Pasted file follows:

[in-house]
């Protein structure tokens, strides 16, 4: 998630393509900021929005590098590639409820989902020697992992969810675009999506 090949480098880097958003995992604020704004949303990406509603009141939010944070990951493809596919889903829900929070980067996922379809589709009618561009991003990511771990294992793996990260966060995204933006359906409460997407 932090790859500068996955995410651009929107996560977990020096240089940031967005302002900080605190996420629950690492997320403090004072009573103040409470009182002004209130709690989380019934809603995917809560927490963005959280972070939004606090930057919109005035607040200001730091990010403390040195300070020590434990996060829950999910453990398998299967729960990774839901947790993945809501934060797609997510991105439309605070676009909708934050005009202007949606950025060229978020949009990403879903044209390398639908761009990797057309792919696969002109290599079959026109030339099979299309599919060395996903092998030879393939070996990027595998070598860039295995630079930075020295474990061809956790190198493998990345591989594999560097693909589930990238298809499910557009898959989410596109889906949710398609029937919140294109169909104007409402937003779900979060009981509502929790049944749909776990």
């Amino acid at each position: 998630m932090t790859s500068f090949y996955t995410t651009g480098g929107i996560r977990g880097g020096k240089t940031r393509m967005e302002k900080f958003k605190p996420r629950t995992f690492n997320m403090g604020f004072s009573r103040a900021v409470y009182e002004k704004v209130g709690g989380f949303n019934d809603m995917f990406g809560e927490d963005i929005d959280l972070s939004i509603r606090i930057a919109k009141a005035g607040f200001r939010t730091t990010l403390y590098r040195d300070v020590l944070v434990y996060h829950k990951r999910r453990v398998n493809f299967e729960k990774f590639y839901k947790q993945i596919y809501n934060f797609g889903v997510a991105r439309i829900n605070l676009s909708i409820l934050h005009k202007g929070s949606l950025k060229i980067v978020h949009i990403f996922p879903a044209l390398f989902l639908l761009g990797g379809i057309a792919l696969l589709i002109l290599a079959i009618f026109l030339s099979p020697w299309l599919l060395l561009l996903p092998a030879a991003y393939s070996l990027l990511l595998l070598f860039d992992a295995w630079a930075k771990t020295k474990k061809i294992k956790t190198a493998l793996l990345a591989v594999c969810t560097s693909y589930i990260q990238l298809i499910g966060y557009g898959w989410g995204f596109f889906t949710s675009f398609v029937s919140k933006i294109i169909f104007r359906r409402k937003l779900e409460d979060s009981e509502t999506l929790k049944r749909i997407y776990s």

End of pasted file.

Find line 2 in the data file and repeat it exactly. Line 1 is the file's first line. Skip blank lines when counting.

């Protein structure tokens, strides 16, 4: 998630393509900021929005590098590639409820989902020697992992969810675009999506 090949480098880097958003995992604020704004949303990406509603009141939010944070990951493809596919889903829900929070980067996922379809589709009618561009991003990511771990294992793996990260966060995204933006359906409460997407 932090790859500068996955995410651009929107996560977990020096240089940031967005302002900080605190996420629950690492997320403090004072009573103040409470009182002004209130709690989380019934809603995917809560927490963005959280972070939004606090930057919109005035607040200001730091990010403390040195300070020590434990996060829950999910453990398998299967729960990774839901947790993945809501934060797609997510991105439309605070676009909708934050005009202007949606950025060229978020949009990403879903044209390398639908761009990797057309792919696969002109290599079959026109030339099979299309599919060395996903092998030879393939070996990027595998070598860039295995630079930075020295474990061809956790190198493998990345591989594999560097693909589930990238298809499910557009898959989410596109889906949710398609029937919140294109169909104007409402937003779900979060009981509502929790049944749909776990």